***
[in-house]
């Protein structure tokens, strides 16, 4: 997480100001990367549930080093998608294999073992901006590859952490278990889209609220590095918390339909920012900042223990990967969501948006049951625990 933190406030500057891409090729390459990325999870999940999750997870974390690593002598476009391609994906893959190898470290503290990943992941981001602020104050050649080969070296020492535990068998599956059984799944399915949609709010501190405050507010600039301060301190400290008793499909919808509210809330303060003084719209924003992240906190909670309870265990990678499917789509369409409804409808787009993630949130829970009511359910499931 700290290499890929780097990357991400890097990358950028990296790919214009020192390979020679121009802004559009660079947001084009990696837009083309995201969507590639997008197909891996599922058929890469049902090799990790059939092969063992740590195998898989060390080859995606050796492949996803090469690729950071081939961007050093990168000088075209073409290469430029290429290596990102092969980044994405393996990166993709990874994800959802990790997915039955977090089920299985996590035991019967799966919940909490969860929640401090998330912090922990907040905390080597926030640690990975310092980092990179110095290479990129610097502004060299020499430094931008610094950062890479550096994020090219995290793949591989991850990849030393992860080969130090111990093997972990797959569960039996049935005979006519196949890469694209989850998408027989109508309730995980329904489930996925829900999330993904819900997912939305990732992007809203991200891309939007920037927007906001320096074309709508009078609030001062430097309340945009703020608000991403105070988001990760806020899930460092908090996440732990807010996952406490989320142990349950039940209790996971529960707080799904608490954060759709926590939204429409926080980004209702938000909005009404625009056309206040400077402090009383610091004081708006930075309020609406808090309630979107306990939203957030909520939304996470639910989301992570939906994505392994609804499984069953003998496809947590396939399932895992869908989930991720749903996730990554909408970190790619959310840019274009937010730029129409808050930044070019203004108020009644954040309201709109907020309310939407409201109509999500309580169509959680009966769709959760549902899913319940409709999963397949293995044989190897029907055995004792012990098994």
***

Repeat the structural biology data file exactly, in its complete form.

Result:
[in-house]
């Protein structure tokens, strides 16, 4: 997480100001990367549930080093998608294999073992901006590859952490278990889209609220590095918390339909920012900042223990990967969501948006049951625990 933190406030500057891409090729390459990325999870999940999750997870974390690593002598476009391609994906893959190898470290503290990943992941981001602020104050050649080969070296020492535990068998599956059984799944399915949609709010501190405050507010600039301060301190400290008793499909919808509210809330303060003084719209924003992240906190909670309870265990990678499917789509369409409804409808787009993630949130829970009511359910499931 700290290499890929780097990357991400890097990358950028990296790919214009020192390979020679121009802004559009660079947001084009990696837009083309995201969507590639997008197909891996599922058929890469049902090799990790059939092969063992740590195998898989060390080859995606050796492949996803090469690729950071081939961007050093990168000088075209073409290469430029290429290596990102092969980044994405393996990166993709990874994800959802990790997915039955977090089920299985996590035991019967799966919940909490969860929640401090998330912090922990907040905390080597926030640690990975310092980092990179110095290479990129610097502004060299020499430094931008610094950062890479550096994020090219995290793949591989991850990849030393992860080969130090111990093997972990797959569960039996049935005979006519196949890469694209989850998408027989109508309730995980329904489930996925829900999330993904819900997912939305990732992007809203991200891309939007920037927007906001320096074309709508009078609030001062430097309340945009703020608000991403105070988001990760806020899930460092908090996440732990807010996952406490989320142990349950039940209790996971529960707080799904608490954060759709926590939204429409926080980004209702938000909005009404625009056309206040400077402090009383610091004081708006930075309020609406808090309630979107306990939203957030909520939304996470639910989301992570939906994505392994609804499984069953003998496809947590396939399932895992869908989930991720749903996730990554909408970190790619959310840019274009937010730029129409808050930044070019203004108020009644954040309201709109907020309310939407409201109509999500309580169509959680009966769709959760549902899913319940409709999963397949293995044989190897029907055995004792012990098994």